Jewish agencys Web site puts job seekers in better positions

NEW YORK — Seeking to get a better sense of her career goals, Amy Strong recently sat down at a computer, called up a Web site and answered about 300 questions to evaluate her skills, personality and interests.

Billed as more comprehensive and user-friendly than any other career-related program on the Internet, was developed three years ago by a career counselor at a Jewish nonprofit here called FEGS, the Federation of Employment and Guidance Service.

"It didn't say I should be a doctor or a lawyer," the 26-year-old Strong said. "But it said I have certain skills and that I should use them in areas that I had not thought of in the past."

A graduate of the State University at Albany with degrees in Judaic studies and women's studies, Strong has been working in the administrative side of a nonprofit Jewish communal organization. But the test, she said, indicated that with her skills she might want to aim for a management position.

"It helped me identify my goals," said Strong, who lives in Forest Hill, N.Y. "While you may know them in the back of your head, how often do you put them on paper? And now that I have tangible goals, it makes me feel more confident about achieving them. It makes me focus on them."

While she had taken skills and personality tests in the past, Strong said this test "isolates the skills you identify as your strong points and those you would like to improve. That's helpful when you go on job interviews because when you are asked your best and worst qualities, you don't have to hem and haw."

The staff at FEGS, which is a UJA-Federation beneficiary agency, told her also that unlike other career tests that provide 200 career recommendations, this one offers up to 2,000.

"They are very specific recommendations, like being a lawyer for Amnesty International, rather than just being a lawyer," Strong said, "or working as a facilitator at the Department of Labor."

Gail Magaliff, chief operating officer of human services at FEGS, said the program has links to descriptions of the jobs suggested and to job openings currently available in that field — including how much they are paying.

"FEGS has been providing career guidance for nearly all of its 65 years to anyone and everyone who is career-confused or who wants to make a career change," she said.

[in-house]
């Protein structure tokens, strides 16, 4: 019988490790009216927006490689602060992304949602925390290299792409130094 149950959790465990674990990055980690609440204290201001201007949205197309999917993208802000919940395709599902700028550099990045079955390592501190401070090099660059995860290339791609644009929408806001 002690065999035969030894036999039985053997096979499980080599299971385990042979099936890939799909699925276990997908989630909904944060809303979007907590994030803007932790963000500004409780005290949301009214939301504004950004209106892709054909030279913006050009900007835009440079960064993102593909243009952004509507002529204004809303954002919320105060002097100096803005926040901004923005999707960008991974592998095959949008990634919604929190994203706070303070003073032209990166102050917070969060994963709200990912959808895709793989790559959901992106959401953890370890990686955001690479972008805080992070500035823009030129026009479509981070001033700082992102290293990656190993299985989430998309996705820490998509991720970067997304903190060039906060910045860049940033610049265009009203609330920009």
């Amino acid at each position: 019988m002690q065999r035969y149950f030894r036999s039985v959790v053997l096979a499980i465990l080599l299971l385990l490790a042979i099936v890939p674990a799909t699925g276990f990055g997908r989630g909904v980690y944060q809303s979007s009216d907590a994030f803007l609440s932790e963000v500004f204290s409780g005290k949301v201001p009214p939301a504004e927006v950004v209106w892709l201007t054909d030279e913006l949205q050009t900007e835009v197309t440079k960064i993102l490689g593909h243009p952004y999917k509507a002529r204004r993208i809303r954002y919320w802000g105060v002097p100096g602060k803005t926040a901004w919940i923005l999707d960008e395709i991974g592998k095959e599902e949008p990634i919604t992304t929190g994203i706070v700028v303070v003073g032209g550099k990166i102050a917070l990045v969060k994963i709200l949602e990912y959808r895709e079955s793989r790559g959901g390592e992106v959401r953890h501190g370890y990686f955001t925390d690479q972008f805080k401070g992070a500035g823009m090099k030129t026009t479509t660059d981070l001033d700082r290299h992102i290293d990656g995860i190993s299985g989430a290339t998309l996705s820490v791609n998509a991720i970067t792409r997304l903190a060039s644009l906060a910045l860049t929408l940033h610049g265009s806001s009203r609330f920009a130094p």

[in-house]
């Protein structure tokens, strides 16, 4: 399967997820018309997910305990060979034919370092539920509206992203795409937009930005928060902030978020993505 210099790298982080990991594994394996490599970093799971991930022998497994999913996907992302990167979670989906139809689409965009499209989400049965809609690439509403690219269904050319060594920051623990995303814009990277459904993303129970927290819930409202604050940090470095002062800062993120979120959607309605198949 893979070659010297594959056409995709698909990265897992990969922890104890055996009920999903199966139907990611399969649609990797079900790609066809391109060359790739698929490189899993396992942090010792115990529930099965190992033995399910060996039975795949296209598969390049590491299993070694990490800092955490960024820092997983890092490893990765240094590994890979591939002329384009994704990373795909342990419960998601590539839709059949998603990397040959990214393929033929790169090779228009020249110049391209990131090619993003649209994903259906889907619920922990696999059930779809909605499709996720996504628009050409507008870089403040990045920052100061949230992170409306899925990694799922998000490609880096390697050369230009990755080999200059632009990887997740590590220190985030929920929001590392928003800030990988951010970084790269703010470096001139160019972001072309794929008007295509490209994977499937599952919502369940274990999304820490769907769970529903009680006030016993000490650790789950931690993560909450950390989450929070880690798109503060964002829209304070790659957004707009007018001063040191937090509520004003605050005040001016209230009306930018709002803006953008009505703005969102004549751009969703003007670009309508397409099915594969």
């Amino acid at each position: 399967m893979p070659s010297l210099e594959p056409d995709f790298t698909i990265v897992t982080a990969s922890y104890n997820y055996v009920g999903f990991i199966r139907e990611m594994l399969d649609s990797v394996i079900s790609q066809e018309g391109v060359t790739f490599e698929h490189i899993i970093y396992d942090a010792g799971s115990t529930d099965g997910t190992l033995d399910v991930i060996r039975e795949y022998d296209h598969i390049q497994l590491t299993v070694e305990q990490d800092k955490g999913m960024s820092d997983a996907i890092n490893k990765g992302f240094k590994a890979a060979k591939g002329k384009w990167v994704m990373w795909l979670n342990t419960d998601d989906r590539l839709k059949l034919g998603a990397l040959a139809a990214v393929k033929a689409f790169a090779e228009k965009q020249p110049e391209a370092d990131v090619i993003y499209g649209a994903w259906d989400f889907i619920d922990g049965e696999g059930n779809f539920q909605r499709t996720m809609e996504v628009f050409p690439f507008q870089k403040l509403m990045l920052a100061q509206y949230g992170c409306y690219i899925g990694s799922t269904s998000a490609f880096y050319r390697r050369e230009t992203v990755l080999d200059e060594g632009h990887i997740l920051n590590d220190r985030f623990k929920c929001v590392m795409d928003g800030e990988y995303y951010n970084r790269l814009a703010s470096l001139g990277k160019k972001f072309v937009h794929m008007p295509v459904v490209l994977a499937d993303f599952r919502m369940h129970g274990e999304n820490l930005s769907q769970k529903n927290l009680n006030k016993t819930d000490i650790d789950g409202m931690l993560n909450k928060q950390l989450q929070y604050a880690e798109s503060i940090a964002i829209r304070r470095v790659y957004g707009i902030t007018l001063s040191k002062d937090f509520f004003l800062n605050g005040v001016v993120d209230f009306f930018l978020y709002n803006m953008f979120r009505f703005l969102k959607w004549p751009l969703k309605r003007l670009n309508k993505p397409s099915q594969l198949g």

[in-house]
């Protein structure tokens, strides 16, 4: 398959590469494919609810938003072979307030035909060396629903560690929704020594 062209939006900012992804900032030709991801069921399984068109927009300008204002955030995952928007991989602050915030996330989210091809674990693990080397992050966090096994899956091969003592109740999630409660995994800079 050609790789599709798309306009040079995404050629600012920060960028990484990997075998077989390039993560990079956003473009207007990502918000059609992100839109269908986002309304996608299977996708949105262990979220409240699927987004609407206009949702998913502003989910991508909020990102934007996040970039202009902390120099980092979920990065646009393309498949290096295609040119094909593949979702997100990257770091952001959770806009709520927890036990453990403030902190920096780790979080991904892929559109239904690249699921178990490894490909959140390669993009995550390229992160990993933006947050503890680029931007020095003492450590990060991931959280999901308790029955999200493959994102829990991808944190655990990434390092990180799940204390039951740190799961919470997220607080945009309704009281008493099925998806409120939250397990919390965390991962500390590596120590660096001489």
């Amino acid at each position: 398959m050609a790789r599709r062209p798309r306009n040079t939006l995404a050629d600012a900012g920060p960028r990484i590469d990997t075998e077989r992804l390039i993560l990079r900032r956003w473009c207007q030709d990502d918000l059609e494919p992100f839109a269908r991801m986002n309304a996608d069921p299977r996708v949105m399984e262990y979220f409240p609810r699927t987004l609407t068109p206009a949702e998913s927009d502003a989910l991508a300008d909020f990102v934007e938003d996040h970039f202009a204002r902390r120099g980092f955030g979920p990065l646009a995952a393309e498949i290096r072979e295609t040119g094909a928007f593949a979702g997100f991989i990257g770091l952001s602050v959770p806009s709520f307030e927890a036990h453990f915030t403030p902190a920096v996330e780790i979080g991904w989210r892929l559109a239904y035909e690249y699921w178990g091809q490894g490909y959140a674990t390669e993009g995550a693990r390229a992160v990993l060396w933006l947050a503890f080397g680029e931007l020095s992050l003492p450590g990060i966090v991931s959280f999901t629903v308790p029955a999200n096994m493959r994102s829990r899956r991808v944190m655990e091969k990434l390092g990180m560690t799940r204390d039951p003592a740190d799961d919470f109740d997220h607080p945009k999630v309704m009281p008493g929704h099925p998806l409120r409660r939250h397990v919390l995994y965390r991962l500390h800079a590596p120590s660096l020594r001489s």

Magaliff said is valuable for everyone from high school students to retirees who don't want to quit working.

"There are high school students who say, 'How can I choose a college, I don't even know what I'm going to do with my life,'" Magaliff said. "And there are college kids whose parents want them to be lawyers. But after studying art, math and computers, they are not so sure that's what they want to do. So career assessment is important for people who are in college and high school."

Research has found that most people — 80 percent by some surveys — are unhappy with their jobs, Magaliff pointed out.

"It could be for monetary reasons or because they are bored, work too hard, don't like their boss or want more career mobility," she said. "In addition, women may want to make a career change to have more time to be with their families."

The days of employers frowning on job-hoppers are over, Magaliff said.

"That began to change about 10 years ago as a result of mergers, the recession and the globalization of the Internet," she said.

"Jobs and industries could suddenly function in different ways because of it. As a result, people now have two or three totally different careers in their lifetime. And because they have different skills, they can have more mobility and the confidence to go from one firm to the other."

FEGS' decision to hook up with Xcape, a high-tech firm that could translate its material for use on the Internet, is part of the organization's attempt to keep up with rapidly changing technological advancements, said Al Miller, FEGS' executive vice president. costs $69.95, compared with at least $500 for a comparable test administered with a pad and pencil. It takes three hours to complete but doesn't have to be finished at one sitting.

Miller said FEGS and Xcape will share the profits from their joint venture.

"We are not looking to own a private business," he said when asked why his organization did not buy an Internet company and handle the whole thing itself.

"Our profits go to provide additional services — in many cases for the Jewish community," he said. "And we might use the profits to translate this program into other languages for use overseas."